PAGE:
Conclusion

The demand to meet the intermediate distance needs of individuals with vision impairments would only increase especially with the increasing usage of computers and information technology in our society. Giving low vision individuals more ways to remain engaged in their passions and work remains a motivating factor in the practice of low vision. The optics of a clip-on telescope, which is a form of telemicroscope makes it possible for individuals to carryout tasks at distances that RSM, RDM, conventional magnifier nor a telescope cannot provide.

Declaration of Conflicting Interests

The author declares no potential conflicts of interest with respect to the case, authorship, and/or publication of this article.

Funding

The author acknowledges that he did this work in a clinical engagement in LV Prasad Eye Institute, Hyderabad India; through a sponsored capacity building project in low vision facilitated by Brien holden vision institute as funded by Standard chartered bank.


Figure 1:  a: Galilean type clip-on telescope (Max Detail clip); b: Galilean spectacle type telescope (Max Detail glasses); c: spectacle mounted binocular telemicroscope.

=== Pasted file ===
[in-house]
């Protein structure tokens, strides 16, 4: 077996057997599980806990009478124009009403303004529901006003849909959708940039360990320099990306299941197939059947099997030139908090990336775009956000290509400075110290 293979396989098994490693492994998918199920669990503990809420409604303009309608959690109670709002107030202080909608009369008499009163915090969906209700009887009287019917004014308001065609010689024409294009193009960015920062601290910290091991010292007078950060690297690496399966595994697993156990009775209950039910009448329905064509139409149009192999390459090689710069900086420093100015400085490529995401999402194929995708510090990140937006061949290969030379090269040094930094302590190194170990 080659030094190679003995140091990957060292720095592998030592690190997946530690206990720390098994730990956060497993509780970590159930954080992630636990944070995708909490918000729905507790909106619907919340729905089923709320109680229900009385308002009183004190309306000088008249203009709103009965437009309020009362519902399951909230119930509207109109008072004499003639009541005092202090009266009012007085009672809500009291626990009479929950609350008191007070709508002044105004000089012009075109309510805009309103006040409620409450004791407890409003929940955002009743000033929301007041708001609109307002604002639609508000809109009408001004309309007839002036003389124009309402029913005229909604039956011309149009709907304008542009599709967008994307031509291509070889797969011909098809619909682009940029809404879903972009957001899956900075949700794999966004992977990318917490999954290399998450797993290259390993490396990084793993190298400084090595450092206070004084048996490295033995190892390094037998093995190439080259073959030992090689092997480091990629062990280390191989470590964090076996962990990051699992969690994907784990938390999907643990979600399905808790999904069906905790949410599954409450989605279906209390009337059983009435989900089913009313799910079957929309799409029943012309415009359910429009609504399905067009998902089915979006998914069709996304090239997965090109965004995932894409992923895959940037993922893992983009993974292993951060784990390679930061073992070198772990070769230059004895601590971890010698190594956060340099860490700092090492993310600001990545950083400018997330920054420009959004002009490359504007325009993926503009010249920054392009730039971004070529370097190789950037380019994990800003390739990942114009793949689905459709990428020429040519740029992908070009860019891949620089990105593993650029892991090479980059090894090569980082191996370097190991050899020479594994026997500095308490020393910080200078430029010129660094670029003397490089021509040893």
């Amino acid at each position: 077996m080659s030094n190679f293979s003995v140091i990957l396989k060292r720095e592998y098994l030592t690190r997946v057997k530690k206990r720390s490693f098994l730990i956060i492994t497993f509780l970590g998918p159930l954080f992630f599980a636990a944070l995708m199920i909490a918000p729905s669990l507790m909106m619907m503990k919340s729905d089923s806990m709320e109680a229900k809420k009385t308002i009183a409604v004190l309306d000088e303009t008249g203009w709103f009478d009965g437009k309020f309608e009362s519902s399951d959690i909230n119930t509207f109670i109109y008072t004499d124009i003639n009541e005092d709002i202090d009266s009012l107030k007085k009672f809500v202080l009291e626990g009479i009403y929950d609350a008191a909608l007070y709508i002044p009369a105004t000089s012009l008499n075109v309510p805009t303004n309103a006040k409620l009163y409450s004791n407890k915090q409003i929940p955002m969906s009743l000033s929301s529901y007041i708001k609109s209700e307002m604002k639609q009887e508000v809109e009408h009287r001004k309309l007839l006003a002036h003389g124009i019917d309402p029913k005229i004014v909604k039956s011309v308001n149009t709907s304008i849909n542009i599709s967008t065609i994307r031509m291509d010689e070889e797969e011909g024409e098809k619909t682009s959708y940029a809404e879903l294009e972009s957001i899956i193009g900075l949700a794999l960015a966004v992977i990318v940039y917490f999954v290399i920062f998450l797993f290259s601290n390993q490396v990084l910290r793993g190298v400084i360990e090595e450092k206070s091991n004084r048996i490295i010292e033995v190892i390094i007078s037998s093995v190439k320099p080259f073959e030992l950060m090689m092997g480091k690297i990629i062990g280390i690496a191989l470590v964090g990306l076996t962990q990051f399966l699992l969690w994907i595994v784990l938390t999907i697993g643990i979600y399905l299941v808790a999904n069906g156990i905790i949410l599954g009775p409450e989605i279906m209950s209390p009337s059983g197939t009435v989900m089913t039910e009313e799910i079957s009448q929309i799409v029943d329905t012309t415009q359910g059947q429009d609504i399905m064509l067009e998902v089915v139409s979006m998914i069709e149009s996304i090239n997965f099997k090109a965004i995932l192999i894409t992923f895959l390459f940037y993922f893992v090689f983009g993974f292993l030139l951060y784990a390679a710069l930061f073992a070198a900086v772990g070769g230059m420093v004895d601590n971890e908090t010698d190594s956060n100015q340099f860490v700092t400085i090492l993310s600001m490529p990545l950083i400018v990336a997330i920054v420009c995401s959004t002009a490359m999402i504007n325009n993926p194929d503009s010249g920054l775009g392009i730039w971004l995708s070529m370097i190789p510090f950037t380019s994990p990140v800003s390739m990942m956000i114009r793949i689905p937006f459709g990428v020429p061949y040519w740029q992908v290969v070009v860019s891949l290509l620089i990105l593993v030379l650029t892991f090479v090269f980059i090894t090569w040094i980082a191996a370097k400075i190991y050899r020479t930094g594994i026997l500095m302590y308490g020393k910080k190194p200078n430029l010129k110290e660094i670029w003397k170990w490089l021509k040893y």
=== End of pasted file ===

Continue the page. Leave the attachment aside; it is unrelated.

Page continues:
Telemicroscope options/ forms

Field of view

Ease in binocularity

Size/ bulkiness

Variability/ flexibility

Clip-on

Good field

With IPD range of 62-70mm and variable positioning, binocularity is easy

Light weight

Fixed objective and eye piece lens do not support a range of WD. Limited to around 40cm.
Comfortable for flip on distant correction

Spectacle form

Restrictions in field

Good IPD range, its variable focus can be a limitation

Light weight

Variable focus but for a limited range

Spectacle mounted binoculars (with caps)

Significant restrictions

Could be clumsy most times.
When you start adding different caps they will create increasing binocular vision problems unless telescope convergence is adjusted.

Quite bulky, detachable reading caps can make it even more

Can be used for a wide range of WD using the appropriate reading caps


(Sourced and summarized from product descriptions www.eschenbach.com)

 Table 1: Comparing three forms of telemicroscope.

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Citation: Ndukuba SO (2020) Near, Yet Far: Meeting the Intermediate Distance Needs of Individuals with Visual Impairment - Case Report. Ann Case Rep: 14: 430. DOI: 10.29011/2574-7754.100430